The presence or absence of the merle SINE insertion determines the possibility of observing the merle phenotype while the length of the end of the SINE insert sequence, which is composed of the nucleotide A (poly-A tail), correlates to the extent of the merle pattern observed. Only one copy of the merle associated variant is necessary to see the effects but the length of the tail directly influences the phenotype.

The length of the poly-A tail can vary by as much as 80 nucleotides. When originally identified, range of sizes were grouped into three categories with 4 results: no SINE insertion= N, short poly-A tail= Mc (cryptic merle aka phantom or ghost and merle phenotype may or not be observed), longer poly-A tail = M (the merle pattern always observed), and an undefined region between long and short where merle pattern prediction was inconsistent. Until September 9, 2020 the VGL reported these as N, Mc, or M.

Further investigations by multiple, independent, researchers have refined the phenotypic correlation with the poly-A tail length. The following figure shows the allelic ranges and nomenclature defined by each research study. The nomenclature differs by study. Many variables likely contributed to the varied ranges and nomenclature some of which is dependent on sample sizes, breeds used, ascertainment bias, etc.

Given the variation that exists in the scientific literature for allele nomenclature the VGL now reports merle alleles based on size instead of by allele designation (please see Figure 1). This allows animal owners to utilize these numbers with the naming scheme they prefer.

Figure showing the merle allelic ranges and nomenclature defined by each research effort.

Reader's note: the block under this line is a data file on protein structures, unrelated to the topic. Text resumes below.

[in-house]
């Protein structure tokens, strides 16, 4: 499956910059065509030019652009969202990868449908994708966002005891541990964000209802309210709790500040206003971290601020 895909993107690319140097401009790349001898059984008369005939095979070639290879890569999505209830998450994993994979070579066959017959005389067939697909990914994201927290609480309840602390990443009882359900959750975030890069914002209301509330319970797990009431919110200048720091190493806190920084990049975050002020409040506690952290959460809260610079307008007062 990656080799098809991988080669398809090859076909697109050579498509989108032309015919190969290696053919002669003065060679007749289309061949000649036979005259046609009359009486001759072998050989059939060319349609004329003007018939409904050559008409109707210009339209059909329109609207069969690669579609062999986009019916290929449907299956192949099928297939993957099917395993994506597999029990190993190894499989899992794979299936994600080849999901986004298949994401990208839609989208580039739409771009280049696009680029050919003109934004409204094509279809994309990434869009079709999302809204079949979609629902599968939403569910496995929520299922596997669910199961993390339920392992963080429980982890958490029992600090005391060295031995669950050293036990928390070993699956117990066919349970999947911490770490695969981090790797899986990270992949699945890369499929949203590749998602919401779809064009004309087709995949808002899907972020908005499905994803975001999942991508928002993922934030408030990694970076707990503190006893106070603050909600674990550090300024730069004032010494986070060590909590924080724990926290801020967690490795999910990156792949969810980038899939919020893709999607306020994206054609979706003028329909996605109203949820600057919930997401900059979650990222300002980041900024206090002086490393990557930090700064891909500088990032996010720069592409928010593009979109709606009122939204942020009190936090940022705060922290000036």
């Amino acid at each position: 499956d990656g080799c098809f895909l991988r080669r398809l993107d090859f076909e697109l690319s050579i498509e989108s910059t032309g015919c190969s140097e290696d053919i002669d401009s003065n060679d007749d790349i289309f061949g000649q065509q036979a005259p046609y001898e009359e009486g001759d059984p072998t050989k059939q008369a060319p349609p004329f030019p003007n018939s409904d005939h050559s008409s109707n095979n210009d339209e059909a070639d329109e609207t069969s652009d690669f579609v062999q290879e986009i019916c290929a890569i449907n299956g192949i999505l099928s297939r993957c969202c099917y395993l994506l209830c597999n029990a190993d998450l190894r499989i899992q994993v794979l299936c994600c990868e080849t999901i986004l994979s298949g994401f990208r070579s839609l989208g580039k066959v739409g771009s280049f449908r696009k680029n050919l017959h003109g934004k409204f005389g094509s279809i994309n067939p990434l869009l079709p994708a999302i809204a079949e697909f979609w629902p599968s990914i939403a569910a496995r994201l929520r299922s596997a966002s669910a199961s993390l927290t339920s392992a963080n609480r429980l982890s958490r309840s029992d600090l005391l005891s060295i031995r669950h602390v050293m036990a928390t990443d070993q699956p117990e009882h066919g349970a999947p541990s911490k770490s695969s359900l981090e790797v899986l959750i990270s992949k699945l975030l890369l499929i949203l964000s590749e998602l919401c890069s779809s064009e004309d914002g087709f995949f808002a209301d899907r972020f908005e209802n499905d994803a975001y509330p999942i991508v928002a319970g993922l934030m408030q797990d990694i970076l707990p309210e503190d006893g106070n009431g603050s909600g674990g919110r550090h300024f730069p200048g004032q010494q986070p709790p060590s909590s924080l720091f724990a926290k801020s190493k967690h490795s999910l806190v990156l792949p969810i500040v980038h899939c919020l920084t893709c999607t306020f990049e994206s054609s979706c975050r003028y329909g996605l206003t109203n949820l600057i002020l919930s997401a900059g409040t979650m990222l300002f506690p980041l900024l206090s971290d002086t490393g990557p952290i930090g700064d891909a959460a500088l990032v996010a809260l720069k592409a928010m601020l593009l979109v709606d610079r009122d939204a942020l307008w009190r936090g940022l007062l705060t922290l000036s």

Figure 1: Merle Allele Nomenclature Defined by Multiple Scientific Studies. The VGL reports merle as the size of the detected allele. The allele can be any number from 200-280), The figure demonstrates the different proposed nomenclature based on the reported allele size.

Dogs with cryptic merle (also called phantom or ghost merle) typically display little to no merle pattern and some may be misclassified as non-merles. The cryptic merle alleles occur in the lower end of the range (typically from 200-255, however, this range and designation varies by study). As the length of the poly-A tail increases, the degree of eumelanin dilution increases to produce the merle pattern with the highest end of the range producing a phenotype that can be completely white (around 280 bp). In dogs with merle, this has been referred to harlequin or merlequin. It is important to note that the merle derived “harlequin” is distinct and caused by a different genetic mechanism from Great Dane Harlequin (H).

The merle poly-A tail is genetically unstable and, although uncommon, parents and offspring may have different sizes and thus different genotypes. Despite claims to the contrary, exhaustive sampling and testing at the VGL has identified heritable expansion and contraction of the merle insert in offspring where parentage testing has been confirmed. Also, in rare cases, the poly-A tail may expand in some cells leading to the appearance of three alleles in one animal. The distribution throughout the body of cells with differing allele sizes depends upon the timing of the origin of the expansion or retraction of the poly-A during development. If early in development, two distinct populations of cells may be present throughout the dog. If later, the appearance of two populations of cells may be restricted to specific tissues.

A white double merle Australian Shepherd
A double merle (M/M) Australian Shepherd with visual and auditory defects

Blue and partially blue eyes are typically seen with merle, and merle dogs may possess a wide range of auditory and ophthalmologic defects. Dogs with two copies of any of the size variants consistent with merle (alleles other than N) are called double merles and often can have an all white coat accompanied by multiple abnormalities of skeletal, cardiac, and reproductive systems, therefore breeding two merle dogs is discouraged to avoid producing double merle offspring. However, it is important to consider that many double merle dogs with ophthalmic and auditory defects often have a white spotting component and double merles in a breed with low piebald spotting allele frequency such as Catahoula leopard dogs, have fewer noted auditory and ophthalmologic defects.